(Technical blooper fans might like to note that almost imperceptibly there is a frame of Kong footage on a jungle ledge where the measuring surface gauge was left in the shot).
The stop-motion effects were often combined with live-action in multiple techniques sometimes so sophisticated that even modern artists can’t always spot how they were done. One system was to film the actors in front of rear-projected footage of the creatures which helped performance authenticity by having them react to its actual presence rather than their imagination. (I can recall numerous interviews from films where embarrassed actors remember emoting their hearts out in fear of an unrealised monster and then discover the later superimposed beast was woefully unworthy of their efforts). Another was to shoot actors ‘in-camera’ and then merge those scenes with pre-filmed effects shots using the Dunning Process of blue and yellow lights to produce composite images. The Williams process was similar but allowed for using an optical printer without the colours, instead of having to mix the images ‘live’. Kong’s shaking of the men off the jungle log and his appearance through the marvellous giant gate were filmed this way. Matte paintings on glass in front of the camera added extra depth of perspective to the jungle sequences, crafted by a team featuring Byron Crabbe, Henry Hillinck and Mario Larrinaga. The giant animated arm that lifts Ann out of her hotel room was made of rubber so the enormous fingers could safely wrap around Wray’s body as it moved.
Kong’s superbly effective climb of the Empire State building was realised in miniature, but using full-sized navy issue New York-based biplanes for the dogfight. ‘We made ‘im. We should kill the son of a bitch ourselves’ stated Cooper, earmarking cockpit cameos for himself and Schoedsack as the ‘plane duo that brings down Kong. They did not fly the actual plane yet Cooper’s experience as a WWI bomber ace could certainly have handled the real stunt-work.
Willis O’Brien’s ground-breaking artistry gained him a special technical patent. He did not receive a richly-deserved Academy Award for King Kong sadly because at that time there was no precedent for FX awards. This was later redressed somewhat with a special statuette when RKO won an Oscar for Mighty Joe Young (1949) for which he had been credited as Technical Creator. His more profound legacy was to inspire generations of film-makers such as his famous protégé Ray Harryhausen and Peter Jackson who made his own remake homage to King Kong in 2005.
Cooper’s film wasn’t just a landmark in terms of the visuals. Thanks to Murray Spivack, it also pushed the envelope of what was possible in cinema sound design as an art form. Housed in the inauspicious environs of a small building formerly used for Tom Mix’s horse, he experimented, recording human sounds and animals from the local zoo, layering and combining. Kong’s full-blooded roar was a mix between that of a tiger played backward at half-speed and a lion’s growl played forward.
Spivack’s sound effects, like the rest of King Kong, worked in harmony with the beautiful score written by Max Steiner, possibly the first composer to construct a soundtrack of specific cues and themes in a film such as lyrical strings for Ann and an ominous three-note leitmotif for Kong himself. He is also an important factor in building tension and touching our heartstrings with Kong’s plight in the climax.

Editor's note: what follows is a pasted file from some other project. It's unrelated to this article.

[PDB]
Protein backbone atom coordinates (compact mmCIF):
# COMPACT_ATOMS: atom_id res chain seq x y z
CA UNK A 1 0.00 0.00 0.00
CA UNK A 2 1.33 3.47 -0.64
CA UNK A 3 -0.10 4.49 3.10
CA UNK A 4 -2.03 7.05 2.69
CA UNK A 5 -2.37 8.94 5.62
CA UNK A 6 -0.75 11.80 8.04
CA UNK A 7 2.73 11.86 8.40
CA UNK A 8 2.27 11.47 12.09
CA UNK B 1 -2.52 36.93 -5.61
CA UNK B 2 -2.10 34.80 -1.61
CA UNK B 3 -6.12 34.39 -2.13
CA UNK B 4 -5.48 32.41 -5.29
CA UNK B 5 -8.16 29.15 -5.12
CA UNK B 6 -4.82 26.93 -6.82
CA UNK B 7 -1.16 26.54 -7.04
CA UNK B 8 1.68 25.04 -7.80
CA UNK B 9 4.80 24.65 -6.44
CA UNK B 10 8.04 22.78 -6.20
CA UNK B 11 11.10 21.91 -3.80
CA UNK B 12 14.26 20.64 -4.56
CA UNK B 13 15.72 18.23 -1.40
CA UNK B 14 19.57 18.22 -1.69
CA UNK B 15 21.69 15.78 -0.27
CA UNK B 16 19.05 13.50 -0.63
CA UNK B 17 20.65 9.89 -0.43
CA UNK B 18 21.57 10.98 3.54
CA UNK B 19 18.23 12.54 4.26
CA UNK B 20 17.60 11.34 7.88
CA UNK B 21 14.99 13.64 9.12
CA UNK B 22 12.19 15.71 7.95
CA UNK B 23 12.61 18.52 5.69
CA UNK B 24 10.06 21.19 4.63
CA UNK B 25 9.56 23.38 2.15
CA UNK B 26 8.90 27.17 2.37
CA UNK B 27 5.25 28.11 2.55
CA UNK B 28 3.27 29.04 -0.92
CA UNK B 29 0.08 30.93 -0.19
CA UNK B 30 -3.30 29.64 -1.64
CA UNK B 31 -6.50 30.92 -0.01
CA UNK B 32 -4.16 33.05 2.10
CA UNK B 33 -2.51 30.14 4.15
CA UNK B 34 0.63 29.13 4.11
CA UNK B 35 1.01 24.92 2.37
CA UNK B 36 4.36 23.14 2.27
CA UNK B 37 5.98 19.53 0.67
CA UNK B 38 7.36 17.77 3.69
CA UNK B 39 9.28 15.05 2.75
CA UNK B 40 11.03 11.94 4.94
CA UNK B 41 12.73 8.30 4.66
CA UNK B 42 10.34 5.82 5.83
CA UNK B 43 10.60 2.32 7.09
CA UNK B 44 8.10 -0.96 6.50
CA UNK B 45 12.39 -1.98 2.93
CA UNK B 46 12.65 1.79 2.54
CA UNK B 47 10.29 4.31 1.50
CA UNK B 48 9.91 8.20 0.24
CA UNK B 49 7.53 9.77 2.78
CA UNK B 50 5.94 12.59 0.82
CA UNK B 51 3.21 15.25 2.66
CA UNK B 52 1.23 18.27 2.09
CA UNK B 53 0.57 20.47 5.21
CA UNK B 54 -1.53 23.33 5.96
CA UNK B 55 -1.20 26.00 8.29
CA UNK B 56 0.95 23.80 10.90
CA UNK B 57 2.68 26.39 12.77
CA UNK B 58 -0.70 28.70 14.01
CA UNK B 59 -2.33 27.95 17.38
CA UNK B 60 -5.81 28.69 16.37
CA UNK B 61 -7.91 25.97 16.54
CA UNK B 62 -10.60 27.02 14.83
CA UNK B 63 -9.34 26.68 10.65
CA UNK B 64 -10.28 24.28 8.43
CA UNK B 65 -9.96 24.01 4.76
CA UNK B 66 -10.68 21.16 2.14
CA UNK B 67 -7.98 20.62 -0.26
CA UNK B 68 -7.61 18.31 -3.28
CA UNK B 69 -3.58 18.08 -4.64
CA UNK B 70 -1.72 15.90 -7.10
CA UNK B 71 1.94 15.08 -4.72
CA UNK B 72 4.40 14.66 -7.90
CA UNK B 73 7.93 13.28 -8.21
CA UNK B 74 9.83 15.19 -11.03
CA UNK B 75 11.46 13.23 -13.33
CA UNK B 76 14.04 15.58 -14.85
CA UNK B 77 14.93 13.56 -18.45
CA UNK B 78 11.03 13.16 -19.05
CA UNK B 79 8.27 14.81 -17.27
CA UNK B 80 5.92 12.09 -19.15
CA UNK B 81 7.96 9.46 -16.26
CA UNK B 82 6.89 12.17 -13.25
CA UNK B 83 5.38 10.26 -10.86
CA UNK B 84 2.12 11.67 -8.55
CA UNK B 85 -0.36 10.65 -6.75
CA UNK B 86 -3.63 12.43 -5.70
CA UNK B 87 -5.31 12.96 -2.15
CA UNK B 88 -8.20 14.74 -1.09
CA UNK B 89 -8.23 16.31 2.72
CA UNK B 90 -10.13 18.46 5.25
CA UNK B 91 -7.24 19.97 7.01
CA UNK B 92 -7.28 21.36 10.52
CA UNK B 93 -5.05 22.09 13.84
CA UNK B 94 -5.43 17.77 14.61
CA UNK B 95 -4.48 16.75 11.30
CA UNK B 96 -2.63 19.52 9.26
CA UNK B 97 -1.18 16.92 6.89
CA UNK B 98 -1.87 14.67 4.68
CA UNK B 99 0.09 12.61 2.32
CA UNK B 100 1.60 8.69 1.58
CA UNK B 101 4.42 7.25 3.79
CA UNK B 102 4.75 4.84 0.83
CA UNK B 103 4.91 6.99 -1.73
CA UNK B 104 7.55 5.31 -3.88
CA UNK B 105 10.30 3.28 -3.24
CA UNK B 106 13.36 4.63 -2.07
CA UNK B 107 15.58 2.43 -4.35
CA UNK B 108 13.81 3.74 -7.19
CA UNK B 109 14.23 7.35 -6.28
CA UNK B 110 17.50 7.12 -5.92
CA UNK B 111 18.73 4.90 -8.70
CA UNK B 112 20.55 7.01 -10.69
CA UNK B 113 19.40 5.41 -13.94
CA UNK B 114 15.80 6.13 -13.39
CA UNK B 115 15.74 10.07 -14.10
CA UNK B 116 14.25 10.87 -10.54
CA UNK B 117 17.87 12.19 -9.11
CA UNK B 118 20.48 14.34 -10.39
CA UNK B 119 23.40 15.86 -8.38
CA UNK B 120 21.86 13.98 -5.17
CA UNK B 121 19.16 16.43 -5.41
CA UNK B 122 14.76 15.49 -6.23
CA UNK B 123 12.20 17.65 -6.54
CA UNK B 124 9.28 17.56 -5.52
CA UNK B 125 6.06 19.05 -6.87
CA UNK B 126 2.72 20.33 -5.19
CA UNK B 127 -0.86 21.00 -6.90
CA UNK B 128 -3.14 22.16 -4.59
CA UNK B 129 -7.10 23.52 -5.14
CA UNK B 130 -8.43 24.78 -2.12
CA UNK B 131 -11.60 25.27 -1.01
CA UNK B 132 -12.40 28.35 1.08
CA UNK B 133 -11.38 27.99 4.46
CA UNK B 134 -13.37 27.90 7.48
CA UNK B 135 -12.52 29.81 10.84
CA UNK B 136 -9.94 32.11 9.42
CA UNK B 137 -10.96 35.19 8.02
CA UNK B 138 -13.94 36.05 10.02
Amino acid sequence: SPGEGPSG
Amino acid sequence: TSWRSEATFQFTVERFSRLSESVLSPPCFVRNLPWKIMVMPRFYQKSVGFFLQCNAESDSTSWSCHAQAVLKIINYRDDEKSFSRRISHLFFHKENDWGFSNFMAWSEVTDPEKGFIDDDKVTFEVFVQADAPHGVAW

The climactic Broadway show was achieved by filming in front of a full-house of extras at the old Shrine Auditorium in Los Angeles and later inserting a scene of Kong himself as a matte screen effect. The bravura elevated train sequence, where Kong gives us the vicarious pleasure of pulverising the vehicle and its occupants, was an after-thought – Cooper discovered that the original cut of King Kong would have been a bad-luck thirteen reels in length, so superstitiously added this highlight scene to extend the running time. Later, with the aid of expert editing by Ted Cheesman, he truncated the flagging pace of this version down to 11 reels (100 minutes).
When King Kong opened, it was an immediate sensation, a massive box-office hit even though it came out at the height of the Great Depression.
The aforementioned re-releases, as successful as they were, each time suffered from draconian censorship demands after the Production Code came to power in the mid-1930s. Moments such as Kong biting the head off a New Yorker or stomping a crew-man into the jungle earth were excised and presumed lost for decades until it emerged in the 60s that the censor who cut them had taken the banned clips home and sold them. For many years, the only way to see a full print was a version with these 16mm edits crudely merged with a 35mm censored edition.
The almost fully intact version on the Bluray comes from a restored British 35mm nitrate print that mercifully had none of the 29 deletions made. However, there is a legendary missing scene known to fans as ‘the spider- pit sequence’. It comes after Kong shakes off the sailors into the chasm and just before Driscoll’s attack by the Komodo dragon, where the crew-men are besieged by a crab-like monster, an octopus, a two-legged lizard and a huge scuttling spider. O’Brien agreed it slowed the plot down despite feeling it was some of his best work. He burned the footage, something he commonly did to prevent unauthorised use by others, and yet many years later Famous Monsters of Filmland magazine printed a tantalising still frame showing the infamous arachnid. This obsessed superfan Peter Jackson to the point of enlisting his Weta team, Frank Darabont and Rick Baker to film a fans’ recreation of what the scene could have resembled using armature models, Weta staff as actors and Ruth Rose’s script, which handily was handily written like a shot-list blueprint. During filming they were surprised to find clues to an additional missing sequence where the sailors are pursued by a Styrachosaurus on the other side of the log, so they sourced O’Brien’s original armature as an aid and FX from the sequel Son of Kong as a reference. In post-production they even had access to twenty minutes of out-takes from Max Steiner’s score.
Peter Jackson and his friends’ finished labour of love is a fitting tribute to the powerful longevity of the awesome King Kong – truly the Eighth Wonder of the World.